The CREO Research Program
CREO was developed because accurate extinction surveys are urgently needed.
A precise system for surveying extinctions empirically is required so that assessments of biodiversity loss are both reliable and of greatest applied value for further research. Unreliable data, or data that cannot be easily associated with substantiating evidence, attract criticism and result in a loss of confidence from the public and from political bodies (Mann, 1991; Kottelat, 1994; Simon, 1996; Simon and Wildavsky, 1995). This can have a detrimental effect on conservation measures, including lack of support and funding.
The CREO research program is designed to streamline the process of documenting existing extinction data, and provide a better system for interpreting those data -- resulting in accurate, comprehensive extinction surveys. Survey data will be made available to scientists, conservation organizations, policy makers, and the general public via publications and databases.
Currently, no comparable efforts are being made to compile and evaluate data on extinct species as thoroughly as the CREO research program. Yet, without the rigorous documentation methodology proposed here, we will not have reliable data that can be used in a number of important conservation applications.
This research program was developed in order to improve the quality and quantity of extinct species data, particularly because existing global surveys of recent extinctions are prone to error (see Why was CREO Developed? for more information). Our approach is significantly different from existing approaches to inventorying extinctions. Specifically, we recognize:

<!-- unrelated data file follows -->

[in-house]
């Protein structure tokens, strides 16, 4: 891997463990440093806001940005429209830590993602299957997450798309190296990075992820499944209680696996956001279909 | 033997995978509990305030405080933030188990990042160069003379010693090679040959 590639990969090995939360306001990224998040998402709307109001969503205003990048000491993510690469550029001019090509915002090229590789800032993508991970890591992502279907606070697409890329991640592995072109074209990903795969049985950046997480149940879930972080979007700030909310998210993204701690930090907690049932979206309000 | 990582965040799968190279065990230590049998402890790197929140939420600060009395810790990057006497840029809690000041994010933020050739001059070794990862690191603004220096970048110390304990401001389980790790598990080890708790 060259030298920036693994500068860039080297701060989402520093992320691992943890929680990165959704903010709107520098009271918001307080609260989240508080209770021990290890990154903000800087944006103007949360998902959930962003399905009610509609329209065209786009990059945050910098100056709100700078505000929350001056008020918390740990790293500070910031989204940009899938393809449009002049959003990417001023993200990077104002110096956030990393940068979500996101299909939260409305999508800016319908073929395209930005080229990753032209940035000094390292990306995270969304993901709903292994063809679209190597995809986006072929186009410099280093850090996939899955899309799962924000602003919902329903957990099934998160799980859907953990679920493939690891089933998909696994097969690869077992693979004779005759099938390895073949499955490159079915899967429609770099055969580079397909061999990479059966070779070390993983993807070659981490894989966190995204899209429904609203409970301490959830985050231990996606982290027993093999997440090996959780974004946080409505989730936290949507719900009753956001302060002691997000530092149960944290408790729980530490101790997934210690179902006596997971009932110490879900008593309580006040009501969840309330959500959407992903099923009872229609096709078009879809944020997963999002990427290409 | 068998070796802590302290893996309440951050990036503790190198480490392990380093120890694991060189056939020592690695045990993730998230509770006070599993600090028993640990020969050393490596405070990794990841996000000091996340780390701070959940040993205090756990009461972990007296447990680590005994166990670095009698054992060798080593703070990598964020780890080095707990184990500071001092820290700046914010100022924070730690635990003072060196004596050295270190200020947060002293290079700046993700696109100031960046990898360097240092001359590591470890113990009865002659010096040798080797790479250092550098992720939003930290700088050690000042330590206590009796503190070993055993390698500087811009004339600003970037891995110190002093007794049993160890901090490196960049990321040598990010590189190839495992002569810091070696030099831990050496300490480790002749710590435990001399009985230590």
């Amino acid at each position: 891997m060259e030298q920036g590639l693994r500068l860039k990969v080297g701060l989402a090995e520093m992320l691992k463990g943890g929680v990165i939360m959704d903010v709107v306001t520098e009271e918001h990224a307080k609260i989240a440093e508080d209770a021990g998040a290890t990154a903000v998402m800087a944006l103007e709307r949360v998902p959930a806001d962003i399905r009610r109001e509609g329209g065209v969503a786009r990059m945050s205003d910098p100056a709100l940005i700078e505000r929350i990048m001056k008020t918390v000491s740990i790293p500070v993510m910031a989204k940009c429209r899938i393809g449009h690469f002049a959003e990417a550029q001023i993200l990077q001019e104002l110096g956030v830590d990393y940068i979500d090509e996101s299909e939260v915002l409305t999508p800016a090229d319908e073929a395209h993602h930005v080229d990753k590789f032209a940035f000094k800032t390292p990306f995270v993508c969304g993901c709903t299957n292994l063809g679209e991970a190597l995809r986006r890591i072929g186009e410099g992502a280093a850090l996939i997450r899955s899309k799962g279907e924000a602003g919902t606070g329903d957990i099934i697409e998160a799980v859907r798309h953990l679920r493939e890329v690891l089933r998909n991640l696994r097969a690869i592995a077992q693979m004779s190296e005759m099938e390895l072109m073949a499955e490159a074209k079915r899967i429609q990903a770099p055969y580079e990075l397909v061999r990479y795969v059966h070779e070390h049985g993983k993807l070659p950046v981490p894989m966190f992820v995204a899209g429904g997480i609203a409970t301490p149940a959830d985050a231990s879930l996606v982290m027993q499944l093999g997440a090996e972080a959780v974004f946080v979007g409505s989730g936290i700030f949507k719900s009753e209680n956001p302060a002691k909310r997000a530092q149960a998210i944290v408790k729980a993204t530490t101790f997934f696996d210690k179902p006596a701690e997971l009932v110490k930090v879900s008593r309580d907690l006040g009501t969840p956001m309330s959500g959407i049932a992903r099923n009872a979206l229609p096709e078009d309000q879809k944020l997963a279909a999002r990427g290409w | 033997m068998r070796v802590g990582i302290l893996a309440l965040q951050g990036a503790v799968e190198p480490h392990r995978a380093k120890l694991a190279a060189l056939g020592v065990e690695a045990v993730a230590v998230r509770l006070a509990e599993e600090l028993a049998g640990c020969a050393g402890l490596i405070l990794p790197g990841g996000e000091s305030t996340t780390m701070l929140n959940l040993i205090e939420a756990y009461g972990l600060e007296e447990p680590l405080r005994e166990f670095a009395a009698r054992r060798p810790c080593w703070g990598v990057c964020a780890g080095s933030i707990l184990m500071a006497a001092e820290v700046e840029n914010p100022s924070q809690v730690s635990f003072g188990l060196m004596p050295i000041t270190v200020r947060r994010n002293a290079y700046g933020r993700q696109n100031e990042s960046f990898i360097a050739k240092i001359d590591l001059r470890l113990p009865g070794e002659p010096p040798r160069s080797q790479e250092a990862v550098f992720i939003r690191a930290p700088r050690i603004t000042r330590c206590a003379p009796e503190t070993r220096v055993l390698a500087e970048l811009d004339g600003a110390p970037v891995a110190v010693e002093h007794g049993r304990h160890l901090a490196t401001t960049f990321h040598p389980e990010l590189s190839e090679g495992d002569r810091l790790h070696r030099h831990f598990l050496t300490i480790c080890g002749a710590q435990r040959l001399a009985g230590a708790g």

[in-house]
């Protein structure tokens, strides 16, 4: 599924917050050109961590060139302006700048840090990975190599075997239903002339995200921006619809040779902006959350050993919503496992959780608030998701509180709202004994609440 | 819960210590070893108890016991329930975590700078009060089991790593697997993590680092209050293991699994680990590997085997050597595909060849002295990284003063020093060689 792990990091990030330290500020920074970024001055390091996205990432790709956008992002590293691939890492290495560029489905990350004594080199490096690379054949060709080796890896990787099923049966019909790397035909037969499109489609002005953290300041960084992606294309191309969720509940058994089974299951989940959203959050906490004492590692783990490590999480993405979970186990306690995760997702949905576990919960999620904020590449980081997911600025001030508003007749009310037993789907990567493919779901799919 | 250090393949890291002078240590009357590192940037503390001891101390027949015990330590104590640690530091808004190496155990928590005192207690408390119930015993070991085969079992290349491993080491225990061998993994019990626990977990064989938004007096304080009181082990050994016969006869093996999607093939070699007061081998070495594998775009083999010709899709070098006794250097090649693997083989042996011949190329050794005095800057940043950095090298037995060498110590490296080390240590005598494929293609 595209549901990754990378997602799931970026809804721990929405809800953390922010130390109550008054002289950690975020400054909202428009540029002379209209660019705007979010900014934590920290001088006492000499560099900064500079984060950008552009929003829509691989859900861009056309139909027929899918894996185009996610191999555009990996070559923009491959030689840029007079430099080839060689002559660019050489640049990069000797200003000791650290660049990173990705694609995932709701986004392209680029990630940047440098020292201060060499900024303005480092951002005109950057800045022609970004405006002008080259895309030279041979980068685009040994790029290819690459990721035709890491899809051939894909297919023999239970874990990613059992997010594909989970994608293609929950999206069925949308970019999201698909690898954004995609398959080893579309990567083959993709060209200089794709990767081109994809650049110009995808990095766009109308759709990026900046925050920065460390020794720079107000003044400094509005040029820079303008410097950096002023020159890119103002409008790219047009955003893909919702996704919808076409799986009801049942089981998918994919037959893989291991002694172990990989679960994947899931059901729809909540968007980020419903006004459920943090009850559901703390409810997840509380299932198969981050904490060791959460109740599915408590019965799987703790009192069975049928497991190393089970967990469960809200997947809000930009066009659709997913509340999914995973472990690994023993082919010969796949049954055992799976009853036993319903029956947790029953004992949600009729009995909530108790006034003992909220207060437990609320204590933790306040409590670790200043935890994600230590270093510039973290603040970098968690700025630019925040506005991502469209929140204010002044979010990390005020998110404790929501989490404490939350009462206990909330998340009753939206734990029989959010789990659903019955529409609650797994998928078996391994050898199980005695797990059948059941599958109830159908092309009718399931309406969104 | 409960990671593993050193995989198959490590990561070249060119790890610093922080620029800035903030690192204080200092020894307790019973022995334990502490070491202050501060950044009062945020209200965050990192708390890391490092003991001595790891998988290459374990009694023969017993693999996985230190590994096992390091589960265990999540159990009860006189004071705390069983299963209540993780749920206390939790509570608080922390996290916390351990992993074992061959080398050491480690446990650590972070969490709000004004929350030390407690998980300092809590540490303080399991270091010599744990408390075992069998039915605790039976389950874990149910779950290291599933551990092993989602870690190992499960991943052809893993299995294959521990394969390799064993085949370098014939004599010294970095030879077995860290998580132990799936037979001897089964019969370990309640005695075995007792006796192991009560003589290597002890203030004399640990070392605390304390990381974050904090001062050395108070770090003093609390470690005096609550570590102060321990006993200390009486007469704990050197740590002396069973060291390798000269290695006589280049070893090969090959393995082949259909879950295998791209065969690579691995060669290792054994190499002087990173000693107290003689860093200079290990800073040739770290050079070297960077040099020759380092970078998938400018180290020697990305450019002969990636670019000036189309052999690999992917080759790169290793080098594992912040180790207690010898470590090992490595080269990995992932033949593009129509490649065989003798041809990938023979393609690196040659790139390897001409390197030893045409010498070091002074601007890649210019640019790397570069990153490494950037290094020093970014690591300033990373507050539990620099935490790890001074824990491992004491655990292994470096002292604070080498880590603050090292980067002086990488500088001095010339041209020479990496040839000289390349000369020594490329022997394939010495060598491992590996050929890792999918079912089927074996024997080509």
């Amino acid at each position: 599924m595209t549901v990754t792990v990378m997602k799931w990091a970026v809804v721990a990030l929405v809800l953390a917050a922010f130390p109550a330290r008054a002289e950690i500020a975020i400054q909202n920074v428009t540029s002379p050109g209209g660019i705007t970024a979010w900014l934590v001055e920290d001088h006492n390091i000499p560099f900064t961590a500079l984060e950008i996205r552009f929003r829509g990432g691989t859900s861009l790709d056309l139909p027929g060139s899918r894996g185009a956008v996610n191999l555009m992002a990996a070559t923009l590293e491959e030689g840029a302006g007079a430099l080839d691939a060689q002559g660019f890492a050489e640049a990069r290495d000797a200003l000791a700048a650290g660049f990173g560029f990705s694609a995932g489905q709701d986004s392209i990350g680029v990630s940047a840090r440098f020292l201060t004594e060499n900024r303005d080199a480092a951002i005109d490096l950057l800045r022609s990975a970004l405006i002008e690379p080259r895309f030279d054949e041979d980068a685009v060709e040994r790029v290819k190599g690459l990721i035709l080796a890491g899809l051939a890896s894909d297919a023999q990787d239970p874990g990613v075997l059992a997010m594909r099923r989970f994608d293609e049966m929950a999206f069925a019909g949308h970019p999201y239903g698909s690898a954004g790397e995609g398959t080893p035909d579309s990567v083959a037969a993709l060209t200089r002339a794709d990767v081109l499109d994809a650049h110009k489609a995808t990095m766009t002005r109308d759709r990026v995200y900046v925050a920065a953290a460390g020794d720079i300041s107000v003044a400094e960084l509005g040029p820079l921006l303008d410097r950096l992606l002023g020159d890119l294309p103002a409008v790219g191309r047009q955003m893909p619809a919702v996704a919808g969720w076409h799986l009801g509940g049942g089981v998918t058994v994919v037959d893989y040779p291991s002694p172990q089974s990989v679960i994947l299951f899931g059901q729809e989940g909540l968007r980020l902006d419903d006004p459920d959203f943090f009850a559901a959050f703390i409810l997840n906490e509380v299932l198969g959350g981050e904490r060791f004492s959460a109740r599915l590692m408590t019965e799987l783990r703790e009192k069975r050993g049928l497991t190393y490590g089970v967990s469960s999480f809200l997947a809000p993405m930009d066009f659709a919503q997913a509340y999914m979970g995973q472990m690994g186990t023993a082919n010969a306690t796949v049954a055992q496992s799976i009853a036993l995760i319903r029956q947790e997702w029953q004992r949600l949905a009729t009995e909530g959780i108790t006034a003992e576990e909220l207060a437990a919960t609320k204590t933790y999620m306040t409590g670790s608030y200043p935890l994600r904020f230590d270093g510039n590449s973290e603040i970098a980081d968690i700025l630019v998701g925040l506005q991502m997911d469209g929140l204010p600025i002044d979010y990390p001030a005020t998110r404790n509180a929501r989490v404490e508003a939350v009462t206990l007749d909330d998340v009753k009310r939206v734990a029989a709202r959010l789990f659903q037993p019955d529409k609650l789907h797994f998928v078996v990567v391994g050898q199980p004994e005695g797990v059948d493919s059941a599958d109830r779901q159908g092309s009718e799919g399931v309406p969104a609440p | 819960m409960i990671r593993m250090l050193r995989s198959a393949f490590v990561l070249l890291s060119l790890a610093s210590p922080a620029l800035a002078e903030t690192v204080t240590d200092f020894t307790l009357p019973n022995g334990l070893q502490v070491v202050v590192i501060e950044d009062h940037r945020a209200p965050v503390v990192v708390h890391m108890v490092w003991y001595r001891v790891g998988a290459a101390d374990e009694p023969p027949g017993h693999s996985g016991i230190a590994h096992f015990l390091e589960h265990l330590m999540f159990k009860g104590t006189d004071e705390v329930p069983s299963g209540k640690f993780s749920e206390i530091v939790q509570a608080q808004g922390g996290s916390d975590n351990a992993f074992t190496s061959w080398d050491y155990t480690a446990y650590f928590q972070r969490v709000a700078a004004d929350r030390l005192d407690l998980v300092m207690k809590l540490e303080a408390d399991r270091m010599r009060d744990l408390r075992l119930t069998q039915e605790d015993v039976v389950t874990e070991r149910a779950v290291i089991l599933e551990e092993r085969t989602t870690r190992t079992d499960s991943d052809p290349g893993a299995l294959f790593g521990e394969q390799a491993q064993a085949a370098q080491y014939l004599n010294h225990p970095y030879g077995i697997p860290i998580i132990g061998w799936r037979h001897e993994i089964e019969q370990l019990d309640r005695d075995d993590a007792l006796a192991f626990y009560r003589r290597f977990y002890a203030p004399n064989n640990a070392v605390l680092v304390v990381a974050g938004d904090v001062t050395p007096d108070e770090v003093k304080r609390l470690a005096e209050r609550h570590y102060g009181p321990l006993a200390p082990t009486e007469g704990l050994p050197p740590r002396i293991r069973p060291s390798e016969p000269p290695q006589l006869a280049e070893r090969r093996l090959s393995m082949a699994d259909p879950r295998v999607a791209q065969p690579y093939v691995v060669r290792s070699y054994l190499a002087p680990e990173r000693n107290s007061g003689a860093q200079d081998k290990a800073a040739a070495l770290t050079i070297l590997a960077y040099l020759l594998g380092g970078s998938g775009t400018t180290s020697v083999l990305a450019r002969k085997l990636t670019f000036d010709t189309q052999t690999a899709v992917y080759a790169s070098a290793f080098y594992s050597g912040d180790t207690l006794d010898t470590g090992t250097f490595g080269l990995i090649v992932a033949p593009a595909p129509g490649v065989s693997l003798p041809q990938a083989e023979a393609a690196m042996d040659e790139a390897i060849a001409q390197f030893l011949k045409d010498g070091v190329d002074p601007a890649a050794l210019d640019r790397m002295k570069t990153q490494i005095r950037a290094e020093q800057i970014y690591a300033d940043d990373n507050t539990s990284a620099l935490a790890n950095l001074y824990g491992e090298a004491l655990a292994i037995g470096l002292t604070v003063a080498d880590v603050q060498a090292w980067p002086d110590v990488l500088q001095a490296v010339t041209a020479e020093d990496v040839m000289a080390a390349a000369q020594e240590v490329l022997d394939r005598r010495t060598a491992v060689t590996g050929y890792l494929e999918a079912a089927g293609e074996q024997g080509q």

The CREO program will focus on the documentation of global extinctions during the modern era, taking AD 1500 as the minimum earliest starting date for this documentation. Extinctions after AD 1500 represent those most pertinent to current biodiversity issues. This date also marks a time when recorded evidence for the loss of species in association with human movement and activities became more common. However, there may be cases of earlier extinctions that are relevant to the evaluation of current patterns and processes of extinction, and these events will also be evaluated (e.g. extinctions associated with Polynesian expansion 1000 to 4000 years ago; Pimm et al., 1994, 1995; Steadman, 1995; Diamond, 1997).
In order to evaluate rates and comparisons of loss across taxa, coverage will include all species in Animalia and Plantae for which recent extinctions can be feasibly determined. Evaluation of other kingdoms will take place where pertinent information exists.
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